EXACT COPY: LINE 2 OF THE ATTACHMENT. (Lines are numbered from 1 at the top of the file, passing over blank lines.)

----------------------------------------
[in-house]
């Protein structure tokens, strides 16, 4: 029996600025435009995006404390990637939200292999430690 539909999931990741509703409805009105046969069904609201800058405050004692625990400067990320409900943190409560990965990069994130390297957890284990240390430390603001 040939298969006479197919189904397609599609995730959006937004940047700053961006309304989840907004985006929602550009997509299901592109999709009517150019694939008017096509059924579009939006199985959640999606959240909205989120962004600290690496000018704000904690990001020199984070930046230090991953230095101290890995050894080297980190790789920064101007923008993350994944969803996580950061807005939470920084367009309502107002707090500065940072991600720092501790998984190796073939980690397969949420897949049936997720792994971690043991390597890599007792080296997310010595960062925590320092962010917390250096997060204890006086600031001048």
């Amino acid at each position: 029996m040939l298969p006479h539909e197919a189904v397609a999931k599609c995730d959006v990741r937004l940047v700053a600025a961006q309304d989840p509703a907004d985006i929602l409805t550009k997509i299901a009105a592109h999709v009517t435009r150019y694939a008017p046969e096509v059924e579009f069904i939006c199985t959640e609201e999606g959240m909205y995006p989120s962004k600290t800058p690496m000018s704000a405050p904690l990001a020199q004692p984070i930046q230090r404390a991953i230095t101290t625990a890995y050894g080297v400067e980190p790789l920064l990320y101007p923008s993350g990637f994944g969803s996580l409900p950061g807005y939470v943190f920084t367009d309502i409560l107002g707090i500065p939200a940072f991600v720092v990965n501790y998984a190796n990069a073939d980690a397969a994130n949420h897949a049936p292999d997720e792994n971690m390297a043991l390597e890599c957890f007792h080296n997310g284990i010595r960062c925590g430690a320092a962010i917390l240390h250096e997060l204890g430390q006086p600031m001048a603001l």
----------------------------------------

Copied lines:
């Protein structure tokens, strides 16, 4: 029996600025435009995006404390990637939200292999430690 539909999931990741509703409805009105046969069904609201800058405050004692625990400067990320409900943190409560990965990069994130390297957890284990240390430390603001 040939298969006479197919189904397609599609995730959006937004940047700053961006309304989840907004985006929602550009997509299901592109999709009517150019694939008017096509059924579009939006199985959640999606959240909205989120962004600290690496000018704000904690990001020199984070930046230090991953230095101290890995050894080297980190790789920064101007923008993350994944969803996580950061807005939470920084367009309502107002707090500065940072991600720092501790998984190796073939980690397969949420897949049936997720792994971690043991390597890599007792080296997310010595960062925590320092962010917390250096997060204890006086600031001048």